The Old World and the New: Or, A Journal of Reflections and Observations Made on a Tour in Europe, Volume 2

Front Cover
Harper & Brothers, 1836

From inside the book

What people are saying - Write a review

We haven't found any reviews in the usual places.

Other editions - View all

Common terms and phrases

Popular passages

Page 197 - ... what shall we eat, and what shall we drink, and wherewithal shall we be clothed?
Page 76 - A school-boy on his bench, at early dawn Glowing with Roman story, I should live To tread the Appian...
Page 82 - A soldier stretched out his hand for " un dono," as we passed the guard ; and when my companion said I did wrong to give, I told him that I should have given my cloak, if the man had asked it.
Page 82 - Through a hundred rents in the broken walls, through a hundred lonely arches, and blackened passage-ways, it streamed in, pure, bright, soft, lambent, and yet distinct and clear, as if it came there at once to reveal, and cheer, and pity the mighty desolation. But if the Coliseum is a mournful and desolate spectacle as seen from within — without, and especially on the side which is in best preservation, it is glorious. We passed around...
Page 227 - What is to be done with these intervals ? This is the question, and it is a question to be soberly answered. It is to be met, I repeat, with answers, and not with surmises of danger. Men cannot sleep through these intervals. What are they to do ? Why, if they do not work, or sleep, they must have recreation. And if they have not recreation from healthful sources, they will be very likely to take it from the poisoned fountains of intemperance. Or, if they have pleasures, which, though innocent, are...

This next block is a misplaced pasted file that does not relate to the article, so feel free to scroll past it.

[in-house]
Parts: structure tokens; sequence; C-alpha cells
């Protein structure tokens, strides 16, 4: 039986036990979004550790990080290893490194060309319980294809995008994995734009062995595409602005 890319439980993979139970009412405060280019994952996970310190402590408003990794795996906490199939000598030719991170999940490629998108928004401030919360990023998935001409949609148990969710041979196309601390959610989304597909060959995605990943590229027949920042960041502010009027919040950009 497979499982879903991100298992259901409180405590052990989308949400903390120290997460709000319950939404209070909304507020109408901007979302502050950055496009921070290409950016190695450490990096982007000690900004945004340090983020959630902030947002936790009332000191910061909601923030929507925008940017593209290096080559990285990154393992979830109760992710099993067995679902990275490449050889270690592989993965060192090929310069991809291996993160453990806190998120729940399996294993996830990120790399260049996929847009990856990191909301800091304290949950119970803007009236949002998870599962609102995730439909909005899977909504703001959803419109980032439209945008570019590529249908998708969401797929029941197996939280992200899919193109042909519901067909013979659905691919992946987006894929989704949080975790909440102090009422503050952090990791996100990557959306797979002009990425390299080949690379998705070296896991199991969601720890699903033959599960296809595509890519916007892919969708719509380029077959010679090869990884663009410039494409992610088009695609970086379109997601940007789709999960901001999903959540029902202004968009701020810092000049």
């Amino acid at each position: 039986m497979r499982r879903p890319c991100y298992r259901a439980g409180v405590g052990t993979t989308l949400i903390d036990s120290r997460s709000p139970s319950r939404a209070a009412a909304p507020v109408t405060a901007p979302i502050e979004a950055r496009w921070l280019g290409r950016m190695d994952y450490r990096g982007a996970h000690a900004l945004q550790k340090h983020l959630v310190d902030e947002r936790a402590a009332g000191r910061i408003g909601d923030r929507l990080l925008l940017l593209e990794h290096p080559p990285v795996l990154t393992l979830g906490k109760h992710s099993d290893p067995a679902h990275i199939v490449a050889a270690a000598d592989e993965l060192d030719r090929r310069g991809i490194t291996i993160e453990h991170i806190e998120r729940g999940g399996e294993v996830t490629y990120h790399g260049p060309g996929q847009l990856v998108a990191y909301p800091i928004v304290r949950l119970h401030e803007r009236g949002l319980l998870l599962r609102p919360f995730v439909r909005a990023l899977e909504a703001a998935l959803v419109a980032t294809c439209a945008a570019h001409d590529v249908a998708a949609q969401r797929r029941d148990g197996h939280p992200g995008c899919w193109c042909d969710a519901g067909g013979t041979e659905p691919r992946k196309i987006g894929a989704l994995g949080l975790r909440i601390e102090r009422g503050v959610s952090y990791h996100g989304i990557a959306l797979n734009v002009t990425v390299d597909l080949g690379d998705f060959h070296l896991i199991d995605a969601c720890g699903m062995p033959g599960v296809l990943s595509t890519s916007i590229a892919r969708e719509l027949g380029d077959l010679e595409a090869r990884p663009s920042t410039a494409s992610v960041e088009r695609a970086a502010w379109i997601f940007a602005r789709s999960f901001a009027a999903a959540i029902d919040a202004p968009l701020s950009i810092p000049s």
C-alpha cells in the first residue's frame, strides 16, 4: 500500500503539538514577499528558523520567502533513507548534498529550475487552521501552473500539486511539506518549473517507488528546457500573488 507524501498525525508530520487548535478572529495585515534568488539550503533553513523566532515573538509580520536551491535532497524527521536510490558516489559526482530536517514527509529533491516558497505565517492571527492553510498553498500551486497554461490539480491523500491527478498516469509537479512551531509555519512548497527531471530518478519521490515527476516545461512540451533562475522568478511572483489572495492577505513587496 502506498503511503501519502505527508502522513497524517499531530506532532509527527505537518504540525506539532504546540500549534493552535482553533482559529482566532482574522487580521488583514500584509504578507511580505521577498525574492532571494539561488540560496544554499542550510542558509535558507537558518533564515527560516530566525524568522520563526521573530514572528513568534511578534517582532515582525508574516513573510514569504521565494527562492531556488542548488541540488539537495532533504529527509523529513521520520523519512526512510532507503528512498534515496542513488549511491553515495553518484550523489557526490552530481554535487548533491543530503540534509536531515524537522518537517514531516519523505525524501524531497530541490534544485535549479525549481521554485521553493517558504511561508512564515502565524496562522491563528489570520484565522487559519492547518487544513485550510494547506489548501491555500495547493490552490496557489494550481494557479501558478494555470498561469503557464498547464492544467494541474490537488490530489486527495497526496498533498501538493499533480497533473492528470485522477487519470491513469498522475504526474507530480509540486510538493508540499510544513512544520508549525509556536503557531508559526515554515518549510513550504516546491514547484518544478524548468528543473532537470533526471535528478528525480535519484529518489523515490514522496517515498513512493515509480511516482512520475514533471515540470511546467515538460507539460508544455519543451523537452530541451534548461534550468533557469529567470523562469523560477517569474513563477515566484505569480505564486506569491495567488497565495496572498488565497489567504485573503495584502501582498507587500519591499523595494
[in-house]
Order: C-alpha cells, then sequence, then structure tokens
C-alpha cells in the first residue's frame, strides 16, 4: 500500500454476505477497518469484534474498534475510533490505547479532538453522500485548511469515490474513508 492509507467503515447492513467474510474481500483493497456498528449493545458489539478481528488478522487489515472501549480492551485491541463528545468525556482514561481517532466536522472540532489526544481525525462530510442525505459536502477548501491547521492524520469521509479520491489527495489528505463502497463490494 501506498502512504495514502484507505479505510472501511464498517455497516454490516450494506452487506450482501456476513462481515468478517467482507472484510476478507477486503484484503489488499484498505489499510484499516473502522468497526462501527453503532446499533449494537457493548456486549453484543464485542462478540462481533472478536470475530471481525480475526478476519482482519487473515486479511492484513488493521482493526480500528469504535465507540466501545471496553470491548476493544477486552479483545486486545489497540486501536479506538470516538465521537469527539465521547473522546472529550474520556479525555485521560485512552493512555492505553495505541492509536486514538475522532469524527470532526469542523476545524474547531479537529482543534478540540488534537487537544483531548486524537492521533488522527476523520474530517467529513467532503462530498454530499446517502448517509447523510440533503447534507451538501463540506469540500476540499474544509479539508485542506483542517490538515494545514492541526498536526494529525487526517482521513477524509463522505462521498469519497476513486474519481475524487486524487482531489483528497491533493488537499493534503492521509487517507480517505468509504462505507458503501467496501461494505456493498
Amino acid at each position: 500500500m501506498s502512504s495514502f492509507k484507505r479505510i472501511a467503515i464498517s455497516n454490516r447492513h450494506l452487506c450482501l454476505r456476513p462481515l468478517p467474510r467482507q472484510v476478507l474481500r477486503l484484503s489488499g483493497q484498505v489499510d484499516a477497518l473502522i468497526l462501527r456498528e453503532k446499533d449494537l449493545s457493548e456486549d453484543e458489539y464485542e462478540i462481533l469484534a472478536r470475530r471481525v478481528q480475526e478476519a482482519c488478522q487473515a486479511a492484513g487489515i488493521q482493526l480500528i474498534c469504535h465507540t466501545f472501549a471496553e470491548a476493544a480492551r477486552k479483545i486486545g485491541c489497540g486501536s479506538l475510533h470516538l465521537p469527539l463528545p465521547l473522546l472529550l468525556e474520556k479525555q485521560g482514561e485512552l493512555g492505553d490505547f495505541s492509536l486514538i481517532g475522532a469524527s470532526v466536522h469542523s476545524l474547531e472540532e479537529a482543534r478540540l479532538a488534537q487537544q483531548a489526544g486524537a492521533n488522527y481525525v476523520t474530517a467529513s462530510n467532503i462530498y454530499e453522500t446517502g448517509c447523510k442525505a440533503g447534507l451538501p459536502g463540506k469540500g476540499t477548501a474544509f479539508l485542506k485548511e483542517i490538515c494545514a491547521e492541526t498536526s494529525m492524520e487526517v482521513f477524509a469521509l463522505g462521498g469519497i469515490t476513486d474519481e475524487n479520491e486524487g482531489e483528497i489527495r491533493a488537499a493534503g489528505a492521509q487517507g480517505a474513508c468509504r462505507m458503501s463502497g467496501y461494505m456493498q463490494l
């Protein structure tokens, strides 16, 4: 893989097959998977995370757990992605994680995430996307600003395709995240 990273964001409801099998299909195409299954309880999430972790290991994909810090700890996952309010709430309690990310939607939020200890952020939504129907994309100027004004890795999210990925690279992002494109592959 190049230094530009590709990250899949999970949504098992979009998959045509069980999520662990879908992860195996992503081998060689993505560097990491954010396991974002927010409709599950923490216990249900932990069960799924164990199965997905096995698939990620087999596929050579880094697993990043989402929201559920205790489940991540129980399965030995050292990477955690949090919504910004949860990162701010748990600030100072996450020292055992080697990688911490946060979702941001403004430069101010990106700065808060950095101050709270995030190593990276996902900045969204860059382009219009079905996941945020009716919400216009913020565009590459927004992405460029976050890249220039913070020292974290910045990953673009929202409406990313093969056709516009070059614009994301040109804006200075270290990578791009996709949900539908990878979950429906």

Page 81 - I WENT to see the Colise'um by moonlight. It is the monarch, the majesty of all ruins ; there is nothing like it. All the associations of the place, too, give it the most impressive character. When you* enter within this stupendous circle of ruinous walls and arches, and grand terraces of masonry, rising one above another, you stand upon the arena of the old gladiatorial combats and Christian martyrdoms ; and as you lift your eyes to the vast amphitheater, you meet, in imagination, the eyes of a...
Page 81 - But to return to the Coliseum — we went up, under the conduct of a guide, upon the walls, and terraces, or embankments, which supported the ranges of seats. The seats have long since disappeared...
Page 81 - ... and now, as we picked our way carefully through decayed passages, or cautiously ascended some mouldering flight of steps, or stood by the lonely walls — ourselves silent, and, for a wonder, the guide silent too — there was no sound here but of the bat, and none came from without, but the roll of a distant carriage, or the convent bell, from the summit of the neighboring Esquiline.
Page 139 - John, as he stands just behind Thomas, and looks upon his rash act, is one to remember always. It seems to me the very personification of forbearance. He submits calmly that Thomas should do it — should satisfy himself — but yet he is exceedingly sorrowful. There is no surprise in his countenance; he knows human frailty ; he is not astonished at unbelief or hardness of heart; but it seems, at the same time, as if his own heart were broken at the spectacle. There is not the slightest rebuke in...
Page 136 - We approach, and find that we can scarcely reach to touch them, and they are eighteen inches or two feet long. We advance along the mighty central nave, and we see, nearly at the termination of it and beneath the dome, the high altar, surmounted by a canopy, raised on four twisted pillars of bronze.

Bibliographic information